Is Christmas Really a Pagan Holiday? – Come Reason Ministries

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Is Christmas Really a Pagan Holiday? – Come Reason Ministries

 

No, Christmas Is Not Based on a Pagan Holiday

Christmas is a much-beloved holiday, celebrated by billions of people across the globe. In the U.S. Alone, the Pew Center reports that nearly 96% of the population celebrates Christmas, including eight out of ten non-Christians, including atheists, agnostics, and those who have no faith commitment.1 However, Christmas is also a uniquely Christian holiday; its core message is about a personal God taking humanity upon Himself and stepping into the world to redeem sinful human beings who could never redeem themselves. The Christian message is inescapable.

I believe the love of Christmas coupled with the loathing of Christianity is one reason why atheists continue to repeat the claim that Christmas is a repurposing of a pagan Roman holiday. Two of the most popular pagan holidays put forth are the celebration of Saturnalia, which honored the Roman god Saturn, or the Dies Natalis of Sol Invictus, that is the “Birthday of the Unconquerable Sun.” Both of these celebrations were held in the second half of December, making them somewhat close to Christmas.

Looking at the History of Christmas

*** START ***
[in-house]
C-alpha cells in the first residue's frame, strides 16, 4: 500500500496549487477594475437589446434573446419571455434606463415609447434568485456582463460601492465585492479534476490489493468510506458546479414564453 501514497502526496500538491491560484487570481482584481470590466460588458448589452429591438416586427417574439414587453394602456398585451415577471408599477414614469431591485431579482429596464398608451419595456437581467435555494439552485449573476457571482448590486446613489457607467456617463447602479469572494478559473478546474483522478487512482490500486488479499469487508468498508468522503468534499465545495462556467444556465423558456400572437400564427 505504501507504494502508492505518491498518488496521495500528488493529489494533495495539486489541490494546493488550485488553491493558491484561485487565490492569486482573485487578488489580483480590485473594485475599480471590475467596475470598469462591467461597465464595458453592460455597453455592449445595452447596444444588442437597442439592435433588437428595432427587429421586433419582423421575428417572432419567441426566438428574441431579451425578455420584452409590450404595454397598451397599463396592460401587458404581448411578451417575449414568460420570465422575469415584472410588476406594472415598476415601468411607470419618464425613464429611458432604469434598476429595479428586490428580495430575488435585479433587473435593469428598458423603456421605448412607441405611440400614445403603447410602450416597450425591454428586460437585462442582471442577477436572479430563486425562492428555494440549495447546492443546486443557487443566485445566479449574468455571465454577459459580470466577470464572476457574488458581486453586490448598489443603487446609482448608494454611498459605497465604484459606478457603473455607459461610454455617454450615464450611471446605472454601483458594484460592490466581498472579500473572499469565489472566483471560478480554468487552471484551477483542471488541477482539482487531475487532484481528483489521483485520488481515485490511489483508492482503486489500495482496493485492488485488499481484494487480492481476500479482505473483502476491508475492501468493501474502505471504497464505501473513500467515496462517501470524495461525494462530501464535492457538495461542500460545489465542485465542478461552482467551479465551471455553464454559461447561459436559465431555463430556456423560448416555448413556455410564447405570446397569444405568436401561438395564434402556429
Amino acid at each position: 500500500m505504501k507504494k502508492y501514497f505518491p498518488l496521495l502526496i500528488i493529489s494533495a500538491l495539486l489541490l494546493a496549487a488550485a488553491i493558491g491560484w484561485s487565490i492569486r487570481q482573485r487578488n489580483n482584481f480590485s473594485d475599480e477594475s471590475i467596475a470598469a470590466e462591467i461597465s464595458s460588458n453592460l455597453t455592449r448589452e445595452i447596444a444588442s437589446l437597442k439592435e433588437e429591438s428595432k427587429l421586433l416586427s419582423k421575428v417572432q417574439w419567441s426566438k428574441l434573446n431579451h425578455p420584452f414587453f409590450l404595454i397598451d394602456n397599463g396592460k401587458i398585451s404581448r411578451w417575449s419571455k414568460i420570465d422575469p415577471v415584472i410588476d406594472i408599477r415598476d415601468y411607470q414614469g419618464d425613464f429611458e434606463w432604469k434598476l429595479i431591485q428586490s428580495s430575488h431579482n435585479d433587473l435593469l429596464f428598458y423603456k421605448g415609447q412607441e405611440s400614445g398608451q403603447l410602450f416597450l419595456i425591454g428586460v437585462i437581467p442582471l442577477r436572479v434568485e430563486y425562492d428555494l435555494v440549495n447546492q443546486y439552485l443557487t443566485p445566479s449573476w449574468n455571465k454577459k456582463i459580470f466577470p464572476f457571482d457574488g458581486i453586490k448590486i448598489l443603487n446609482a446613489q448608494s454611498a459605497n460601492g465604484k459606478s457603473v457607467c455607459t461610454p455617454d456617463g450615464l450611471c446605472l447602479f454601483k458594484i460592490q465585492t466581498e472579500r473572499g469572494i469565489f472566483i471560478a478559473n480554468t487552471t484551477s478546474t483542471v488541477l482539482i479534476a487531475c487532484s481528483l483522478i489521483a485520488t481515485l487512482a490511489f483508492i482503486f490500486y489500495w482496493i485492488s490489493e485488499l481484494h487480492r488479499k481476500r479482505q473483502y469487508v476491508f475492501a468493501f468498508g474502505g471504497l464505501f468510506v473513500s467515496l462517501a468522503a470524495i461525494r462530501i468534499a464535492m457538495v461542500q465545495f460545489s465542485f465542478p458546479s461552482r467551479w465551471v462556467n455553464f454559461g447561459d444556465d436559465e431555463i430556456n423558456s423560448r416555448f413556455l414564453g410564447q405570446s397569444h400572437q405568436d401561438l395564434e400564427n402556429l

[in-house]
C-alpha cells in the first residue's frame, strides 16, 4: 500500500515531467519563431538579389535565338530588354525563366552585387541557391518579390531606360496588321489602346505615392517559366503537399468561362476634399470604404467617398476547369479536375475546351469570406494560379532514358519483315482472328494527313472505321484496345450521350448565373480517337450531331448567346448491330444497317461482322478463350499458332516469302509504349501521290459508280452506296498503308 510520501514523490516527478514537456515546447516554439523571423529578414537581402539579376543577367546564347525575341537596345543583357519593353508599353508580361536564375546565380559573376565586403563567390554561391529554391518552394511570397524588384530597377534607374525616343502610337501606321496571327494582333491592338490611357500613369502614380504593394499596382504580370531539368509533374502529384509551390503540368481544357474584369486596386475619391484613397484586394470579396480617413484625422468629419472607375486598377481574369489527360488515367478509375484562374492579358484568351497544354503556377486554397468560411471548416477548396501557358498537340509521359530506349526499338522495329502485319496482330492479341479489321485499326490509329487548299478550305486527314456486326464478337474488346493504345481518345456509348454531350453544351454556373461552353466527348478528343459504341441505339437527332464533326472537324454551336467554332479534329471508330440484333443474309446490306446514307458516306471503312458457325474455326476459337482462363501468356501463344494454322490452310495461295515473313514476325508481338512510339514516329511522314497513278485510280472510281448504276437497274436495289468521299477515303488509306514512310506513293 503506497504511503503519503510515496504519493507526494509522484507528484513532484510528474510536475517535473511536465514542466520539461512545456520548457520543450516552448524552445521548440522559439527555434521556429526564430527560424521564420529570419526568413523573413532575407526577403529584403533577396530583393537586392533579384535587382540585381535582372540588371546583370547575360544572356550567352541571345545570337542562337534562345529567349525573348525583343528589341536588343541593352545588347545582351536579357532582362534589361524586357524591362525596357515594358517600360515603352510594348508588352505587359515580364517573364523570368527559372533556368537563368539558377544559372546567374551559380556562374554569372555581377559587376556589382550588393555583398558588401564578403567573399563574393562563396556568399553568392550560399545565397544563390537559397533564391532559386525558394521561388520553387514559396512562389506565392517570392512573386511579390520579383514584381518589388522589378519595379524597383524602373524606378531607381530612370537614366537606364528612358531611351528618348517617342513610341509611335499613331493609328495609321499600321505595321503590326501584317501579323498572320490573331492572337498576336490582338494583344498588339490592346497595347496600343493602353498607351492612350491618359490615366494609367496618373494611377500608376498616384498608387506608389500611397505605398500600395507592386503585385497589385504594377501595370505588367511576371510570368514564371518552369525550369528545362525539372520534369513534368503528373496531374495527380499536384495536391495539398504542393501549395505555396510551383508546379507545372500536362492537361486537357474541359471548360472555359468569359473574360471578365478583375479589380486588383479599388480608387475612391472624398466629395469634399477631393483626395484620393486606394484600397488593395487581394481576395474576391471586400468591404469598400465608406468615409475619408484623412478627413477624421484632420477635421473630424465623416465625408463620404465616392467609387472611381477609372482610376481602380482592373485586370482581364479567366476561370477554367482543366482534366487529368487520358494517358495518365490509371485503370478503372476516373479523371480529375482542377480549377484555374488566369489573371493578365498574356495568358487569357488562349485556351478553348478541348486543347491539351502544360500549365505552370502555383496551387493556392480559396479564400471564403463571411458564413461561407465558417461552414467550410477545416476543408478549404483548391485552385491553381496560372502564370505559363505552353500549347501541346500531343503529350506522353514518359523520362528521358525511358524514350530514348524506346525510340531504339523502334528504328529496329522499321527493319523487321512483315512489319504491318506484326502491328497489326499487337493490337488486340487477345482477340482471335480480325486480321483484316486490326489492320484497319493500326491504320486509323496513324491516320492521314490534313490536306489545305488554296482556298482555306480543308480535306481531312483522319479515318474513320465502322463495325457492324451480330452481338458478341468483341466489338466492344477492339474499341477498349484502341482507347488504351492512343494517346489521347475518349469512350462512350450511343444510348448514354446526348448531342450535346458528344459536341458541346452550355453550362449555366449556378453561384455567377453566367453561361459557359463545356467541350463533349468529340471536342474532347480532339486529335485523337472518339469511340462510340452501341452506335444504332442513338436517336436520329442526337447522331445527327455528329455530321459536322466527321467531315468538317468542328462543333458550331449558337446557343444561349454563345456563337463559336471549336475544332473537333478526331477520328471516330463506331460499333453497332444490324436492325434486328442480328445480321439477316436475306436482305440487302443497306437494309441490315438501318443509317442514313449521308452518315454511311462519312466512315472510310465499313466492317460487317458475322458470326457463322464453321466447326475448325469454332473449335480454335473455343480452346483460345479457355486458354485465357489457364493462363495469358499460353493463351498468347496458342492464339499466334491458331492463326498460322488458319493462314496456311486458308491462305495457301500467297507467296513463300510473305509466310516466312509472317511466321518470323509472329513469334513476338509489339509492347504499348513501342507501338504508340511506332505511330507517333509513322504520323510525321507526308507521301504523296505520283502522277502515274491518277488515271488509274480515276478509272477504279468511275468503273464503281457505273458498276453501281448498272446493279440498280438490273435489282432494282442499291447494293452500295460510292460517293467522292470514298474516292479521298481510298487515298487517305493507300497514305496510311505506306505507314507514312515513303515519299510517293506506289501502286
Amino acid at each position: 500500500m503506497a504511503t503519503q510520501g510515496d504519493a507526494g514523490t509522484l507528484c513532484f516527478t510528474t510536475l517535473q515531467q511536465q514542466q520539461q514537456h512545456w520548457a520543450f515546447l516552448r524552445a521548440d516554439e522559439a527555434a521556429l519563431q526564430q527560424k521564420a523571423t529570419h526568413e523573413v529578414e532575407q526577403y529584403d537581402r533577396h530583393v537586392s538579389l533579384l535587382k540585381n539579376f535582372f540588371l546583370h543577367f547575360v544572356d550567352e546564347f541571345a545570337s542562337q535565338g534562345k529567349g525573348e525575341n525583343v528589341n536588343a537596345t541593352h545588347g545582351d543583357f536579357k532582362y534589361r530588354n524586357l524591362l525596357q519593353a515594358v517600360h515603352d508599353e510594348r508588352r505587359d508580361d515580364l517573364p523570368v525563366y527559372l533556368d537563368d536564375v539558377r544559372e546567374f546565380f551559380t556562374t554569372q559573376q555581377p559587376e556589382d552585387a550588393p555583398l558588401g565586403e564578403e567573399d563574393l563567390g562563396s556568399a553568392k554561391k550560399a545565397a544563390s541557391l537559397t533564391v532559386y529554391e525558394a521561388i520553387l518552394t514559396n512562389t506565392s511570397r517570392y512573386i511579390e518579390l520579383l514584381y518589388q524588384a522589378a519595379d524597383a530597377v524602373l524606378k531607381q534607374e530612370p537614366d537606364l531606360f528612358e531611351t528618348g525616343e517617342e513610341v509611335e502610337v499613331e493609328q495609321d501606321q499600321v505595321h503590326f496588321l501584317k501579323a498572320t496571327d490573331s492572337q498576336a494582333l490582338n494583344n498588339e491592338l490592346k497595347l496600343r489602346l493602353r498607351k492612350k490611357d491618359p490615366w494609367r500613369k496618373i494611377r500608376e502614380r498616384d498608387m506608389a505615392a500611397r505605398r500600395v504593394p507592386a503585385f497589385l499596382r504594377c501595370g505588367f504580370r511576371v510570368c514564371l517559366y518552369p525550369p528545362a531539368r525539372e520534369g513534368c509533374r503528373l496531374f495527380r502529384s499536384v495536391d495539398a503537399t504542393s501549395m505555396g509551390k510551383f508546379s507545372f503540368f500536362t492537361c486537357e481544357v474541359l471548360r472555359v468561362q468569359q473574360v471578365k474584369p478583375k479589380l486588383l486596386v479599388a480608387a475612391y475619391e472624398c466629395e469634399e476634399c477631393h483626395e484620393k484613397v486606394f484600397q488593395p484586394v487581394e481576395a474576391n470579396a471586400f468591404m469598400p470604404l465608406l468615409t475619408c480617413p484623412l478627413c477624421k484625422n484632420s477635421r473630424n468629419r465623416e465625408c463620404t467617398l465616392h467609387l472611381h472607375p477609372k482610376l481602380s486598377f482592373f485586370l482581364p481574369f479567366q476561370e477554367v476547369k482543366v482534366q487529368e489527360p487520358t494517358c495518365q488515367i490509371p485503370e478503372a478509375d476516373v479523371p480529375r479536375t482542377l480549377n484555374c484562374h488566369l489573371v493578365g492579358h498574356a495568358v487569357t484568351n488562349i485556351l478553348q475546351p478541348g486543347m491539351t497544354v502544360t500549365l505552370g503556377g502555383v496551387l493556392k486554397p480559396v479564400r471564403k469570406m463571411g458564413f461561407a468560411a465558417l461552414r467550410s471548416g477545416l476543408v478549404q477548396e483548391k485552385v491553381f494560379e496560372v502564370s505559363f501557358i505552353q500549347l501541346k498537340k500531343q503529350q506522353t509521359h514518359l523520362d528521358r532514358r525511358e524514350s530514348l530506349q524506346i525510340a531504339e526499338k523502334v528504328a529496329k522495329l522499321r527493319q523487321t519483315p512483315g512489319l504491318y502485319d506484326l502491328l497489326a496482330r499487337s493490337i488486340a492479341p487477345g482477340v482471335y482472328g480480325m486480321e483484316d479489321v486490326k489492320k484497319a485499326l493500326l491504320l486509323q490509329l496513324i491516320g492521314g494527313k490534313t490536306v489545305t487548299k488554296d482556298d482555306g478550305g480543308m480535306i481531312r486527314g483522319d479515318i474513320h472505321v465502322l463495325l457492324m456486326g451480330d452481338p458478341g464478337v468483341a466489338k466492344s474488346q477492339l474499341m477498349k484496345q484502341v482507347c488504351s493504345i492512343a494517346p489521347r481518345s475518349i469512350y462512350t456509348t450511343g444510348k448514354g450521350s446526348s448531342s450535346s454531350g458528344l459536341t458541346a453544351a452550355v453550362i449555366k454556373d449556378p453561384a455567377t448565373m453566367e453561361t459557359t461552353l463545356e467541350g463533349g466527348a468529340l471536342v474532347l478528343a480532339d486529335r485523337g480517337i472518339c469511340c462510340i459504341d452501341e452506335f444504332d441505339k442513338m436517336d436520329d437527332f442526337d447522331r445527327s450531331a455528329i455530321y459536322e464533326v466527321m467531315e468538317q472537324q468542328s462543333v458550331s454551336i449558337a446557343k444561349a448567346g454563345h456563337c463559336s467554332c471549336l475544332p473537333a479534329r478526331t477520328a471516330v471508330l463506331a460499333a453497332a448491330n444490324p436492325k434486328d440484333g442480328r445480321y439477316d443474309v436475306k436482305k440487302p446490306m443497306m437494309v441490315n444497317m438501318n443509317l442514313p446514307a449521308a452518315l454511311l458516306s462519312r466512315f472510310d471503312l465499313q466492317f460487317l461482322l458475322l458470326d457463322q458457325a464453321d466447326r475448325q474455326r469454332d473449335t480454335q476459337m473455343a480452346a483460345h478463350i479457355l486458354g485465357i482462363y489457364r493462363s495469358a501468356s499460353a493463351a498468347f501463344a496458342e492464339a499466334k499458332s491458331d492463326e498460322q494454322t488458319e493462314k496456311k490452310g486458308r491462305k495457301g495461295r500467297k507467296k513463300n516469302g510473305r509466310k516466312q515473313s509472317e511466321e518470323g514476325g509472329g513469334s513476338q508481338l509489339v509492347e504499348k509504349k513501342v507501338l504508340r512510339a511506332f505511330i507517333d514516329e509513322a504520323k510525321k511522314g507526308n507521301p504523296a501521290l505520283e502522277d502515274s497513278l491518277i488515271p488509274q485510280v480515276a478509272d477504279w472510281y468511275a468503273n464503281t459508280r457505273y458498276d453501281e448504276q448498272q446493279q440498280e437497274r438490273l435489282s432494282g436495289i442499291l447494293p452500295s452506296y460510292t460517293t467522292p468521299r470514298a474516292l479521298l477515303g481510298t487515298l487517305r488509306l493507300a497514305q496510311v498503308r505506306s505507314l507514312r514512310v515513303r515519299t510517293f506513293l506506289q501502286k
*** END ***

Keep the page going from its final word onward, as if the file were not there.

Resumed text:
The claim that the roots of Christmas are pagan is one I hear over and over again, especially in December. The idea isn’t even new. The New England Puritans, who valued work more than celebration, taught such.2 Puritan preacher Increase Mather preached that “the early Christians who first observed the Nativity on December 25 did not do so thinking that ‘Christ was born in that Month, but because the Heathens Saturnalia was at that time kept in Rome, and they were willing to have those Pagan Holidays metamorphosed into Christian.'”3

When one digs into the actual history however, a much different picture arises. There are two ways to approach the question: one is to see how December 25 became associated with the Nativity, which is how the early church would have referred to the day of Christ’s birth. The other one is to look at the celebrations of Saturnalia and Sol Invictus. Either approach shows the dubious nature of the claim that Christmas has pagan roots.

Much of the thrust of the “pagan Christmas” claim rests on the idea of a Christianized Rome trying to convert a populace that wouldn’t want to give up its feast traditions, akin to the practice of churches celebrating a “Harvest Festival” instead of Halloween. Yet, scholars like Yale University’s T.C. Schmidt are finding the marking of December 25 to go much earlier in the Christian history.